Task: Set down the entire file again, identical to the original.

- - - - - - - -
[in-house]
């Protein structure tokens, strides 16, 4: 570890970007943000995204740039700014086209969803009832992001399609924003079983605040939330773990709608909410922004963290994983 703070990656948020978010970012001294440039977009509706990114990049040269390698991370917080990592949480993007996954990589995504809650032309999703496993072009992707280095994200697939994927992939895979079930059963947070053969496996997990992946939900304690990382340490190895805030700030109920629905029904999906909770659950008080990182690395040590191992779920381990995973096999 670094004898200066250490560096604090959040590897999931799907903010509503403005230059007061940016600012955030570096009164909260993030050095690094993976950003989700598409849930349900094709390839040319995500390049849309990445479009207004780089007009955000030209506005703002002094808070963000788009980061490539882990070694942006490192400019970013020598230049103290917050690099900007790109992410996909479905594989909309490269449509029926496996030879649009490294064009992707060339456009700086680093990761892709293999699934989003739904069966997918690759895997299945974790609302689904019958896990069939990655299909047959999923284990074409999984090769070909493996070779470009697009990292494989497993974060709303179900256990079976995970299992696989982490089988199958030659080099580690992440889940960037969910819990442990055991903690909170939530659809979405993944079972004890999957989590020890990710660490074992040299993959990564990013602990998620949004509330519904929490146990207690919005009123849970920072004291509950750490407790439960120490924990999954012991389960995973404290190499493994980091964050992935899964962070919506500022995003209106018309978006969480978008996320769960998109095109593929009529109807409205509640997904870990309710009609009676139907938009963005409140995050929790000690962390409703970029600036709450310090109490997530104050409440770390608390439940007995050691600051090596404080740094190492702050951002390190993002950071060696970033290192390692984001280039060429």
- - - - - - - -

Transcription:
[in-house]
């Protein structure tokens, strides 16, 4: 570890970007943000995204740039700014086209969803009832992001399609924003079983605040939330773990709608909410922004963290994983 703070990656948020978010970012001294440039977009509706990114990049040269390698991370917080990592949480993007996954990589995504809650032309999703496993072009992707280095994200697939994927992939895979079930059963947070053969496996997990992946939900304690990382340490190895805030700030109920629905029904999906909770659950008080990182690395040590191992779920381990995973096999 670094004898200066250490560096604090959040590897999931799907903010509503403005230059007061940016600012955030570096009164909260993030050095690094993976950003989700598409849930349900094709390839040319995500390049849309990445479009207004780089007009955000030209506005703002002094808070963000788009980061490539882990070694942006490192400019970013020598230049103290917050690099900007790109992410996909479905594989909309490269449509029926496996030879649009490294064009992707060339456009700086680093990761892709293999699934989003739904069966997918690759895997299945974790609302689904019958896990069939990655299909047959999923284990074409999984090769070909493996070779470009697009990292494989497993974060709303179900256990079976995970299992696989982490089988199958030659080099580690992440889940960037969910819990442990055991903690909170939530659809979405993944079972004890999957989590020890990710660490074992040299993959990564990013602990998620949004509330519904929490146990207690919005009123849970920072004291509950750490407790439960120490924990999954012991389960995973404290190499493994980091964050992935899964962070919506500022995003209106018309978006969480978008996320769960998109095109593929009529109807409205509640997904870990309710009609009676139907938009963005409140995050929790000690962390409703970029600036709450310090109490997530104050409440770390608390439940007995050691600051090596404080740094190492702050951002390190993002950071060696970033290192390692984001280039060429």